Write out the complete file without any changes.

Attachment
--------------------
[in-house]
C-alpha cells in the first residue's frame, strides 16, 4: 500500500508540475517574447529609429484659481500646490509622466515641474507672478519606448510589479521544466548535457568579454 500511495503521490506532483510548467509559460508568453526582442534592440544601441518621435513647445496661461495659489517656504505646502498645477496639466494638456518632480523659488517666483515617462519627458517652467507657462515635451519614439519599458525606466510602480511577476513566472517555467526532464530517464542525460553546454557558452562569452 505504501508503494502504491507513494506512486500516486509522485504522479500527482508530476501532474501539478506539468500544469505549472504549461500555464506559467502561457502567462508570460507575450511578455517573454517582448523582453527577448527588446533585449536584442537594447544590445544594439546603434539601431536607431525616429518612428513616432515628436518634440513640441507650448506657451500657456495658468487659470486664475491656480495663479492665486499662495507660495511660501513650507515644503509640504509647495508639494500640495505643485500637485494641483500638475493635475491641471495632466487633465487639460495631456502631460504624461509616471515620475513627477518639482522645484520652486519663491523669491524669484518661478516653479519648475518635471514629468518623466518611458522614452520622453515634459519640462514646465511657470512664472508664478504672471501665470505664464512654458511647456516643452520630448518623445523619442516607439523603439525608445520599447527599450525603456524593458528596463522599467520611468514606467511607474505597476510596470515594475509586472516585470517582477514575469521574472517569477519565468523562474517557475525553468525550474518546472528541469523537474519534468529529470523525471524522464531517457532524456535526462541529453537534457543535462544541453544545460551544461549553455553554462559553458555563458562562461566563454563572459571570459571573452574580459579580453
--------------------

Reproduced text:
[in-house]
C-alpha cells in the first residue's frame, strides 16, 4: 500500500508540475517574447529609429484659481500646490509622466515641474507672478519606448510589479521544466548535457568579454 500511495503521490506532483510548467509559460508568453526582442534592440544601441518621435513647445496661461495659489517656504505646502498645477496639466494638456518632480523659488517666483515617462519627458517652467507657462515635451519614439519599458525606466510602480511577476513566472517555467526532464530517464542525460553546454557558452562569452 505504501508503494502504491507513494506512486500516486509522485504522479500527482508530476501532474501539478506539468500544469505549472504549461500555464506559467502561457502567462508570460507575450511578455517573454517582448523582453527577448527588446533585449536584442537594447544590445544594439546603434539601431536607431525616429518612428513616432515628436518634440513640441507650448506657451500657456495658468487659470486664475491656480495663479492665486499662495507660495511660501513650507515644503509640504509647495508639494500640495505643485500637485494641483500638475493635475491641471495632466487633465487639460495631456502631460504624461509616471515620475513627477518639482522645484520652486519663491523669491524669484518661478516653479519648475518635471514629468518623466518611458522614452520622453515634459519640462514646465511657470512664472508664478504672471501665470505664464512654458511647456516643452520630448518623445523619442516607439523603439525608445520599447527599450525603456524593458528596463522599467520611468514606467511607474505597476510596470515594475509586472516585470517582477514575469521574472517569477519565468523562474517557475525553468525550474518546472528541469523537474519534468529529470523525471524522464531517457532524456535526462541529453537534457543535462544541453544545460551544461549553455553554462559553458555563458562562461566563454563572459571570459571573452574580459579580453